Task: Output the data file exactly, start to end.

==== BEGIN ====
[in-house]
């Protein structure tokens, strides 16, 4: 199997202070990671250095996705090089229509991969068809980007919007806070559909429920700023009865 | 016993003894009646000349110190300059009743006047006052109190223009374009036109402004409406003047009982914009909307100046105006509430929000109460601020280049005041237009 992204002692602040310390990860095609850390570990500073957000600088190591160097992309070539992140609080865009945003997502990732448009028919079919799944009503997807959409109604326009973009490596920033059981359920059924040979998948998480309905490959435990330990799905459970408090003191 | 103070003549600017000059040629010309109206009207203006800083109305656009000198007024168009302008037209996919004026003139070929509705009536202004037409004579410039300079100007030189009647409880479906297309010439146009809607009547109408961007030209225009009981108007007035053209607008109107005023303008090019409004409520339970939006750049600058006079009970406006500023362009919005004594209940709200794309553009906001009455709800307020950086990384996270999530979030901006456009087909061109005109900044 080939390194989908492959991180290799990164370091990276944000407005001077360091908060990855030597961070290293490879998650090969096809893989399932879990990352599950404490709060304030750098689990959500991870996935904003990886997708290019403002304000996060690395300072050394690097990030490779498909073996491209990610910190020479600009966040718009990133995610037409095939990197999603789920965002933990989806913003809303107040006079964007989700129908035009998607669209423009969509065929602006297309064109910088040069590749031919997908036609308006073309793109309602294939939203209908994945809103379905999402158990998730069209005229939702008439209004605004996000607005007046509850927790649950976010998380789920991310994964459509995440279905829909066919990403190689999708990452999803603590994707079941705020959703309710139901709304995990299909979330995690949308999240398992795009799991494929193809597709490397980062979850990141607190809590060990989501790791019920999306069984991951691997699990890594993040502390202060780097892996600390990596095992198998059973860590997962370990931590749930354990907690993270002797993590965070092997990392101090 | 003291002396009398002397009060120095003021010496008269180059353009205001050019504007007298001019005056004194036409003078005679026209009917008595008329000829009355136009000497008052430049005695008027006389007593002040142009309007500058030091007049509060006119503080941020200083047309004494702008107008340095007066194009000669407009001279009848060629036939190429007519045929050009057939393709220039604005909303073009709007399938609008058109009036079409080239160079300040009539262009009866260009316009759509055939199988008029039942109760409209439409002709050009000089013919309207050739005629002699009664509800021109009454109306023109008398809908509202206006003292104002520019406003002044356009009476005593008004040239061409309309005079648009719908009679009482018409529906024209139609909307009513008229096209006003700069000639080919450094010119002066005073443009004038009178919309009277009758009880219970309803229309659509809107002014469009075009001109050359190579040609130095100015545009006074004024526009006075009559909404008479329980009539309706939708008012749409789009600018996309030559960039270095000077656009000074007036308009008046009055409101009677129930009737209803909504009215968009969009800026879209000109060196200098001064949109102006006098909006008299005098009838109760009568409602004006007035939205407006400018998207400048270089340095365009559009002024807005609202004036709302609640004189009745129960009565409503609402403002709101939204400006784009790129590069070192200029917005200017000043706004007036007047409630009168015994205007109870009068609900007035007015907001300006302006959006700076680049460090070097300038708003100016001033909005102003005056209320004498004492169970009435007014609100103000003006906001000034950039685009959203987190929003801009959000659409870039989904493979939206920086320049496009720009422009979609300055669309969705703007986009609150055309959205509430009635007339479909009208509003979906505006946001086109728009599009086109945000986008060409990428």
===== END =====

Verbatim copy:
[in-house]
């Protein structure tokens, strides 16, 4: 199997202070990671250095996705090089229509991969068809980007919007806070559909429920700023009865 | 016993003894009646000349110190300059009743006047006052109190223009374009036109402004409406003047009982914009909307100046105006509430929000109460601020280049005041237009 992204002692602040310390990860095609850390570990500073957000600088190591160097992309070539992140609080865009945003997502990732448009028919079919799944009503997807959409109604326009973009490596920033059981359920059924040979998948998480309905490959435990330990799905459970408090003191 | 103070003549600017000059040629010309109206009207203006800083109305656009000198007024168009302008037209996919004026003139070929509705009536202004037409004579410039300079100007030189009647409880479906297309010439146009809607009547109408961007030209225009009981108007007035053209607008109107005023303008090019409004409520339970939006750049600058006079009970406006500023362009919005004594209940709200794309553009906001009455709800307020950086990384996270999530979030901006456009087909061109005109900044 080939390194989908492959991180290799990164370091990276944000407005001077360091908060990855030597961070290293490879998650090969096809893989399932879990990352599950404490709060304030750098689990959500991870996935904003990886997708290019403002304000996060690395300072050394690097990030490779498909073996491209990610910190020479600009966040718009990133995610037409095939990197999603789920965002933990989806913003809303107040006079964007989700129908035009998607669209423009969509065929602006297309064109910088040069590749031919997908036609308006073309793109309602294939939203209908994945809103379905999402158990998730069209005229939702008439209004605004996000607005007046509850927790649950976010998380789920991310994964459509995440279905829909066919990403190689999708990452999803603590994707079941705020959703309710139901709304995990299909979330995690949308999240398992795009799991494929193809597709490397980062979850990141607190809590060990989501790791019920999306069984991951691997699990890594993040502390202060780097892996600390990596095992198998059973860590997962370990931590749930354990907690993270002797993590965070092997990392101090 | 003291002396009398002397009060120095003021010496008269180059353009205001050019504007007298001019005056004194036409003078005679026209009917008595008329000829009355136009000497008052430049005695008027006389007593002040142009309007500058030091007049509060006119503080941020200083047309004494702008107008340095007066194009000669407009001279009848060629036939190429007519045929050009057939393709220039604005909303073009709007399938609008058109009036079409080239160079300040009539262009009866260009316009759509055939199988008029039942109760409209439409002709050009000089013919309207050739005629002699009664509800021109009454109306023109008398809908509202206006003292104002520019406003002044356009009476005593008004040239061409309309005079648009719908009679009482018409529906024209139609909307009513008229096209006003700069000639080919450094010119002066005073443009004038009178919309009277009758009880219970309803229309659509809107002014469009075009001109050359190579040609130095100015545009006074004024526009006075009559909404008479329980009539309706939708008012749409789009600018996309030559960039270095000077656009000074007036308009008046009055409101009677129930009737209803909504009215968009969009800026879209000109060196200098001064949109102006006098909006008299005098009838109760009568409602004006007035939205407006400018998207400048270089340095365009559009002024807005609202004036709302609640004189009745129960009565409503609402403002709101939204400006784009790129590069070192200029917005200017000043706004007036007047409630009168015994205007109870009068609900007035007015907001300006302006959006700076680049460090070097300038708003100016001033909005102003005056209320004498004492169970009435007014609100103000003006906001000034950039685009959203987190929003801009959000659409870039989904493979939206920086320049496009720009422009979609300055669309969705703007986009609150055309959205509430009635007339479909009208509003979906505006946001086109728009599009086109945000986008060409990428």